Quote:

> I've noticed that all functions that convert a floating-point number to

> binary or hexadecimal convert it to an integer first. I created a

> program in QBasic to print the bytes of a floating-point number in hex

> to figure out the format of these numbers, and since the mantissa seem

> to be binary, I'd think it'd be easy to convert to floating-point

> hexadecimal. Which program, if any, does this?

Yeah man, it's /all/ binary.

I just posted a cool 1.01 on FP. Here it is again. Check it out:

Floating-point math 1.01 (well, actually ~1.0999999046326)

----------------------------------------------------------

A hypothetical computer might encode 1.54 as:

S Exponent Imp Mantissa (=0x451EB8)

0 0111 1111 [1].100 0101 0001 1110 1011 1000

^ ^^^^^^^^^ ^ \ fractional part of n (m/0x800000)

| | |__ implied integer 1(one).

| \_ 127-biased exponent (2^x-bias)

\___ mantissa sign bit (0=+, 1=-)

Meaning:

([1] + 0x451EB8/0x800000) * 2^(127-127)

([1] + 4529848/8388608) * 2^0

which is approx 1.5399999961853

The implied 1 represents 1 and the least significant mantissa bit represents

2^-23,or around 0.000000119209289551.

So, that is the nearest representation of 1.54 a 4-byte float in that format

can give you.

BTW: Double your 1.54 and you only the exponent is incremented.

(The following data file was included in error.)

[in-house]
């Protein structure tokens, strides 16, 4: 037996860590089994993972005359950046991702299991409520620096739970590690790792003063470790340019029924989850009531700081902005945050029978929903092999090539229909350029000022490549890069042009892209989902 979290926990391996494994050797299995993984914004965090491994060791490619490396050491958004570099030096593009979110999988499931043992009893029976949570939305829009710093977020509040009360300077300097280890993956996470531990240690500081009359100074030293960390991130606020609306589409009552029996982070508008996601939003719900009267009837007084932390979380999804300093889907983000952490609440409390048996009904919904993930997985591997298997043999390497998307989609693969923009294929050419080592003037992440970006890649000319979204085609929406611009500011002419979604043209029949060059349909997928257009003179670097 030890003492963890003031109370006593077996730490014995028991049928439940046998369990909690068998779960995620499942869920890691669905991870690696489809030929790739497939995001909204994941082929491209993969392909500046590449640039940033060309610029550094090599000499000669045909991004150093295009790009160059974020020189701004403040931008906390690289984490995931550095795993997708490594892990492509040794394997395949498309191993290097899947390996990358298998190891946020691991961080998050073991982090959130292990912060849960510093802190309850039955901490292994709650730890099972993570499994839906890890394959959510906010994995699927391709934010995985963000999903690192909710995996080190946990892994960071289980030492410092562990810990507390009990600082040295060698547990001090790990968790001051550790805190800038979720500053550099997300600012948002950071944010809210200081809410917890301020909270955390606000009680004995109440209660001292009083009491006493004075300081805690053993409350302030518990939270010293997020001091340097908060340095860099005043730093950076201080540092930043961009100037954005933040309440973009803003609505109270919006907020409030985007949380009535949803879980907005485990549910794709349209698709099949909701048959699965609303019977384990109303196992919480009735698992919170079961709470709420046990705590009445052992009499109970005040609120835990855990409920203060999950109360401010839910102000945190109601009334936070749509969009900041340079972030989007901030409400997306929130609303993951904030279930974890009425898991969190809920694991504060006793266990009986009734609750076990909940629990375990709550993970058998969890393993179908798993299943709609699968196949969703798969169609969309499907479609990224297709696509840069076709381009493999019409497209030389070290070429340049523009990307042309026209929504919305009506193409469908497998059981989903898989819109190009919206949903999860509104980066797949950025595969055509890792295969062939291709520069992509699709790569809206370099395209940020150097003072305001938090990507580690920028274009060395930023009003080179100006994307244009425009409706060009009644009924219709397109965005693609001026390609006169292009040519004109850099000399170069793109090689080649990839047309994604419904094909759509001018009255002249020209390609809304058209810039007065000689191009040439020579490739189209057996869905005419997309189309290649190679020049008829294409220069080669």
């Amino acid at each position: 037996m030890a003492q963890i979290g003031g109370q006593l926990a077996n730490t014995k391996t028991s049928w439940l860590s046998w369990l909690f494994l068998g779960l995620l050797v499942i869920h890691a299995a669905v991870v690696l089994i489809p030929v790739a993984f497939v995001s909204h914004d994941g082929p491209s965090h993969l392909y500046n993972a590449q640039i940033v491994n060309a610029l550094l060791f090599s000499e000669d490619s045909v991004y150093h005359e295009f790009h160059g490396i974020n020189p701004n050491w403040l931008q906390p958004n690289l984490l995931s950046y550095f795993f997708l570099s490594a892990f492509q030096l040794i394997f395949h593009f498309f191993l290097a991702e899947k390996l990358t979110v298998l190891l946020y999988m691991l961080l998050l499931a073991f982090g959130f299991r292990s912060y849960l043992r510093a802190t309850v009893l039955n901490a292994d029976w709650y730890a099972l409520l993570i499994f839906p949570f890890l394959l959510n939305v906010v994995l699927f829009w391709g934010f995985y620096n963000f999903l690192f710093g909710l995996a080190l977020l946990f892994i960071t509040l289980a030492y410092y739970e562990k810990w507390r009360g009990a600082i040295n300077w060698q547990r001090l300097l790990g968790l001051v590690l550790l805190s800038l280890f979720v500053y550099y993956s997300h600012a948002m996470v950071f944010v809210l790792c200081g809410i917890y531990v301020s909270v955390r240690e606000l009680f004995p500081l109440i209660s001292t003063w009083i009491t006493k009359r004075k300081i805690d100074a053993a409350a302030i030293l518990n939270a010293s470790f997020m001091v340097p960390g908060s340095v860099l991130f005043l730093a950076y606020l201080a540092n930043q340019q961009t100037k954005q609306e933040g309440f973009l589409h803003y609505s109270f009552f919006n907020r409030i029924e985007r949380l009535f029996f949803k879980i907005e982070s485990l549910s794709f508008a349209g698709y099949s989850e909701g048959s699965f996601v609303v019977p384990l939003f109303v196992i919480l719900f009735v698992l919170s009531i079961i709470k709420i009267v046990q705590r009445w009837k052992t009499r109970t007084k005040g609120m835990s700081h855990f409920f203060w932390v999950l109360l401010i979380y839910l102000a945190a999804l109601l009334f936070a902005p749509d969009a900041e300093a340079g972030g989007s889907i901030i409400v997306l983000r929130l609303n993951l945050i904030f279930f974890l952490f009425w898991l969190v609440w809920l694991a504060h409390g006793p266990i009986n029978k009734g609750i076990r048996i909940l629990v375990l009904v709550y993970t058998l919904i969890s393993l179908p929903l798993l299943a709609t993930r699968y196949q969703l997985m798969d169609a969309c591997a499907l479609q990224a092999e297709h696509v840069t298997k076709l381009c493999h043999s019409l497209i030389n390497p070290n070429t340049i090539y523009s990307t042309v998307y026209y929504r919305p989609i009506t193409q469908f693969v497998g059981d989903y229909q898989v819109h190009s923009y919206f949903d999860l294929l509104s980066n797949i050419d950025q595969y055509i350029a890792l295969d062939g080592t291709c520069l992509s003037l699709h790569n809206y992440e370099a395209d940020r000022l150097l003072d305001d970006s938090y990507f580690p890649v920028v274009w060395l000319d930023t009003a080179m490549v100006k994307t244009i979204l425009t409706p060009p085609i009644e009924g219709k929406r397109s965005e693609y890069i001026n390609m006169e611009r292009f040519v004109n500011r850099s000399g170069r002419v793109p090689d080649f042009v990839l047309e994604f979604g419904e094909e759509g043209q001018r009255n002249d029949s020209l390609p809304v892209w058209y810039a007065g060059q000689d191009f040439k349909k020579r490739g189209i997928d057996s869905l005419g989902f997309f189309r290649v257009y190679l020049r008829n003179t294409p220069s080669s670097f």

n + Imp Mantissa Exponent

3.08 = 0 [1].100 0101 0001 1110 1011 1000 1000 0000

Meaning:

(1 + 0x451EB8/0x800000) * 2^(128-127)

(1 + 4529848/8388608) * 2^1

which is around 3.079999923706

Now the implied 1 represents 2 and the least significant mantissa bit

represents

2^-22,or around 0.000000238418579102.

This is normal?

---------------

Also, note that typically the [1], I labeled as implied, is not stored.

That's because of _normalization_. Think of it like this: If you always used

scientific notation, you'd never normally write 0.1543E+1. You'd normalize

it to be 1.543E+0. That being the case, 0 should never appear as the first

digit (unless the whole {*filter*}y value is zero). Now think binary; if the

first digit isn't going to be zero... it has to be one! The caveat is the

value zero -- it is a special case and is usually defined as all four bytes

equaling zero, which actually translates to 1 * 2^-127 (about 5.877E-39)

because of the implied 1. Note that you could have a negative "zero" by

flipping the sign bit.

Exercise: So, what would be the maximum value?

BTW: What I described is basically a simplified form of IEEE 754... /the/ FP

spec.

Here's more info:

http://www.*-*-*.com/ ~hollasch/cgindex/coding/ieeefloat....

And you thought all you had to worry about was that old Pentium math bug? ;)

------------------------------------

Yeah, it wouldn't be hard to print, say 65535.25 as FFFF.4 or even as

F.FFF4E+3

Other notes:

* When the exponent becomes 0 (ie. -127) the implied [1] goes away, which

allows zero to be represented perfectly, and allows for smaller numbers at

the expense of accuracy of them.

* FP numbers, like all the other Intel stuff, is stored little-endian...

which looks backwards.

--

-LZ